I came to the 北京市档案馆 Beijing Municipal Archives earlier this year, but my visit was disrupted by the Anti-Fascist Military Parade. I ended up only having one day in the archives in September, much too short to look at all of the files I initially planned on. So, here I am, two months letter, back in the Beijing Municipal Archives, trying to pick up where I left off.
I assumed that my letter of introduction to the archives from September would still be valid, but this ended up being a bit of sticking point when I arrived. The staff explained that visitors need a new letter of introduction if more than one month elapses between visits. After some back-and-forth in which I explained I came all the way from Shanghai for only two days of research, the staff partially relented: my old letter was still good for requesting and viewing materials, but not for photocopying. If I wanted copies, I needed a new letter. Not a problem, I said—I’m happy to type away.
Thankfully, the Beijing Municipal Archives maintains an online catalog at the folder level (not at the individual document level) that you can search from home. Just jot down some archival numbers/signatures, bring them to the archive, and fill out a request slip at the check-in desk.
Contrary to older advice on DissertationReviews.org, you are limited to requesting 15 folders (卷 juan) per day. I tried to ignore this rule (it is printed on the small request slips you fill out) but the staff quickly caught onto what I was doing. I was told I’d have to wait until the following day to see anything more after exceeding the 15 file limit, unless the files were digitized. Digitized files do not count against your daily quota.
I was pretty annoyed by this rule for two reasons: first, the archives was completely empty besides me. Not a single other person was browsing paper files. I don’t think retrieving a few extra folders on my behalf would have taxed the BMA’s resources.
Second–and this was more my own fault–I was racing through everything quite fast so that I could see as many materials as possible during my short stay in the archives. It turns out I could have taken things much more slowly and spent the entire day browsing my 15 folders, because I wasn’t going to see anything more than those 15.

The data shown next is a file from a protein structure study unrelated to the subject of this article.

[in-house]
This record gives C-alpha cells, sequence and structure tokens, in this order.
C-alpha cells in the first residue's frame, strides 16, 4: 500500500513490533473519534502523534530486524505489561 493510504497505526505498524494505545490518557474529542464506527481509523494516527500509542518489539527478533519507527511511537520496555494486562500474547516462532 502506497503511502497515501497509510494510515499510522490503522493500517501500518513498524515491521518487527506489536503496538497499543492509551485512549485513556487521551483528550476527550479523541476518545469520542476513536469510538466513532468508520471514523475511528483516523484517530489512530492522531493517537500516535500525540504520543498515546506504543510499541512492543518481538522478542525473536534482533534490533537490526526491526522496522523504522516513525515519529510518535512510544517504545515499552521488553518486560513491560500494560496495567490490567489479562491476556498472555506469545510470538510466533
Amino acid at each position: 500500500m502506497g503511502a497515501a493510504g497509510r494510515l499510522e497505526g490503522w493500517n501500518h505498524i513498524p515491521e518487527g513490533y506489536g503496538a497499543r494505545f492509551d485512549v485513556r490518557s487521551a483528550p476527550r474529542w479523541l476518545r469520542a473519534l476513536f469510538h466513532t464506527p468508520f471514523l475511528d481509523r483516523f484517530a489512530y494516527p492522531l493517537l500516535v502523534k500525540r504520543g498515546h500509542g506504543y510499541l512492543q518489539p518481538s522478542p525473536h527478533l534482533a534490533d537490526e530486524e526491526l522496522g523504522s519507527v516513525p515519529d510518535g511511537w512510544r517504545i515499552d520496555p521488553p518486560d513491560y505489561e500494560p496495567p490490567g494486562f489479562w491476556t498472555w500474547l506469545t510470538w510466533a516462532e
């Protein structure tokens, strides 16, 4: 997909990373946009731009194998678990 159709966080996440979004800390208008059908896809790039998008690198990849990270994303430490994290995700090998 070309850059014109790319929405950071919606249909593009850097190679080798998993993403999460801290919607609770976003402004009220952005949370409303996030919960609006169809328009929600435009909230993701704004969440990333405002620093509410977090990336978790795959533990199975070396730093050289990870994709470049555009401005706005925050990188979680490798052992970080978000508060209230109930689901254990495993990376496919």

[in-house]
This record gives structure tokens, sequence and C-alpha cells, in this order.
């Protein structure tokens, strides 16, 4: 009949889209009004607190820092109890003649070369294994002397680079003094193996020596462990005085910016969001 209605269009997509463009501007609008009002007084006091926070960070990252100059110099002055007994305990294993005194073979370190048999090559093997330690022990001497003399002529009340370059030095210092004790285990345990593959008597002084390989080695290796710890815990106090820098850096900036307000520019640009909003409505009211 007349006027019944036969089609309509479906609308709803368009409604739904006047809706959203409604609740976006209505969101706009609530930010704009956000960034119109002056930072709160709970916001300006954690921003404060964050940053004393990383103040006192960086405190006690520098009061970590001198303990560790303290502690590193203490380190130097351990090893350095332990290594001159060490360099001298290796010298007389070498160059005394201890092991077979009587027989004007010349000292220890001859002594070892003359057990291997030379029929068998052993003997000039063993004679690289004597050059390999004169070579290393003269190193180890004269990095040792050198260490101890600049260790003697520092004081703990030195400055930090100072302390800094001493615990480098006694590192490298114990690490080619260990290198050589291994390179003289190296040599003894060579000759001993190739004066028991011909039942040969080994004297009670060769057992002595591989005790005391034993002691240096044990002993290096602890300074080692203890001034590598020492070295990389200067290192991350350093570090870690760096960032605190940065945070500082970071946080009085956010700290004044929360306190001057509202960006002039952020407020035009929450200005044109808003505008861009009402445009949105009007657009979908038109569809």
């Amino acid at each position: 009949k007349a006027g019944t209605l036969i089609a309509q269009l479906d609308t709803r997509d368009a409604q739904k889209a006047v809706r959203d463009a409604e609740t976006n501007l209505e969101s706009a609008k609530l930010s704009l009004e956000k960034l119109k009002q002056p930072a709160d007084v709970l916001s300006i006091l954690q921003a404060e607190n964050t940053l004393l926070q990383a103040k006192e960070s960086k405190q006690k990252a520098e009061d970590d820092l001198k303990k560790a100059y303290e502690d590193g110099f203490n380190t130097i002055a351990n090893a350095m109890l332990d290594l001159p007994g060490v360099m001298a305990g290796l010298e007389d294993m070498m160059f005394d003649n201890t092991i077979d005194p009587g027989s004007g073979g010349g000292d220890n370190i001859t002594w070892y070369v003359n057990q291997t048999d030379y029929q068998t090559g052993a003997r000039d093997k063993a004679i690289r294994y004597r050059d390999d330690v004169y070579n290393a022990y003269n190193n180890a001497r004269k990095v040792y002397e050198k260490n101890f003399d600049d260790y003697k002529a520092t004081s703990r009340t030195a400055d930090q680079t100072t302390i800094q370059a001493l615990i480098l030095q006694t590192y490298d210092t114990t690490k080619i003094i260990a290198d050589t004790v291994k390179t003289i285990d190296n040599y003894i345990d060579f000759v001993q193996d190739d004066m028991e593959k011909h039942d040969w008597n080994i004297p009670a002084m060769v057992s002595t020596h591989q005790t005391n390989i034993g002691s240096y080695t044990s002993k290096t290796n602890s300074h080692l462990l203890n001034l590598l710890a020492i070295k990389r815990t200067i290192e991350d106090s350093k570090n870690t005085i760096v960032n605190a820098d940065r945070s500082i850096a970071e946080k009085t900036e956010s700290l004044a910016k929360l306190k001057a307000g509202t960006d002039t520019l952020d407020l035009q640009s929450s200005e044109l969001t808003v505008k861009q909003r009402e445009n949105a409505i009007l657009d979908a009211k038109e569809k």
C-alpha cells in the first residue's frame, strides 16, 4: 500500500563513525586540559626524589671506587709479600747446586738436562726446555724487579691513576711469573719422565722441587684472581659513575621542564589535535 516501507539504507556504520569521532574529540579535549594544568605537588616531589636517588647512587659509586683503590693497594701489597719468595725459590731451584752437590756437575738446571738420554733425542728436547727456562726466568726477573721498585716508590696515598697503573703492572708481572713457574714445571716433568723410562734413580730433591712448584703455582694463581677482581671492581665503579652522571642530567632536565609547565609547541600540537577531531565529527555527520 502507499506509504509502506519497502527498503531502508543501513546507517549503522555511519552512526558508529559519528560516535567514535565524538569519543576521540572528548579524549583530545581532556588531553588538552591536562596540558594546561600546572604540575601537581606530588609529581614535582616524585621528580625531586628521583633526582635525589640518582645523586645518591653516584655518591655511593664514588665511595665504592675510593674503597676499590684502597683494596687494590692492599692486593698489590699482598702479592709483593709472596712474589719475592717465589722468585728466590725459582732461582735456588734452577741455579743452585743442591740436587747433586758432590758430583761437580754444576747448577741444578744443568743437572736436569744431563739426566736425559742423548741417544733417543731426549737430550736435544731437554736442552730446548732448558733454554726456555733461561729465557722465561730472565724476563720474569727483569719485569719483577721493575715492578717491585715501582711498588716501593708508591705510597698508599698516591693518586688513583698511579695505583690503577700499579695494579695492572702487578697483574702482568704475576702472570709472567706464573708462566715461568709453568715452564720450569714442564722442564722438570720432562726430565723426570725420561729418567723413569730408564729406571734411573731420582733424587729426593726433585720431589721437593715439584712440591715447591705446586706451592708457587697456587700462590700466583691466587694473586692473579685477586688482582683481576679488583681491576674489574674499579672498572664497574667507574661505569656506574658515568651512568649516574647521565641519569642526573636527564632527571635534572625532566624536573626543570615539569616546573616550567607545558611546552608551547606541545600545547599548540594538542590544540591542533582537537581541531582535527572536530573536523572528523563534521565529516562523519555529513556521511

Aside from this annoying rule, my research at the Beijing Municipal Archives went smoothly.
One of the folders I requested was digitized, so the staff set me up on one of the computers outside of the main reading room. Unfortunately you don’t get full access to everything that’s been digitized; the computer only allows you to see the file(s) you requested. While you can’t just run searches and browse ad hoc as you might at the Shanghai Municipal Archives, being able to see a digitized file almost immediately allowed me to work while the paper files were retrieved from the stacks.
The archives is open from 9:15am-5:15pm. The reading room does not close for lunch but there are staff reductions during typical lunch hours. In my case, this meant that my request submitted at about 11:40 a.m. took longer to process than normal. My other requests were generally retrieved and delivered promptly within a few minutes.
If my stay at the Beijing Municipal Archives was longer, I would have tested the copying services to see how they compare to the Shanghai Municipal Archives’ printing procedures. I’ll have to do that next time.
In general, I found the Beijing Municipal Archives to be a low-fuss research environment and a safe bet for doing research in China, provided you have the right paper work. Knowing about the 15 folders per day rule now (and, more importantly, knowing it is enforced) would cause me to carefully consider the order of my requests during future visits. Since you’re limited to what you can see, you need to make wise choices about what to request. Still, in addition to Shanghai, it’s a must visit.
The Beijing Municipal Archives is located at 北京市丰台区蒲黄榆路42号.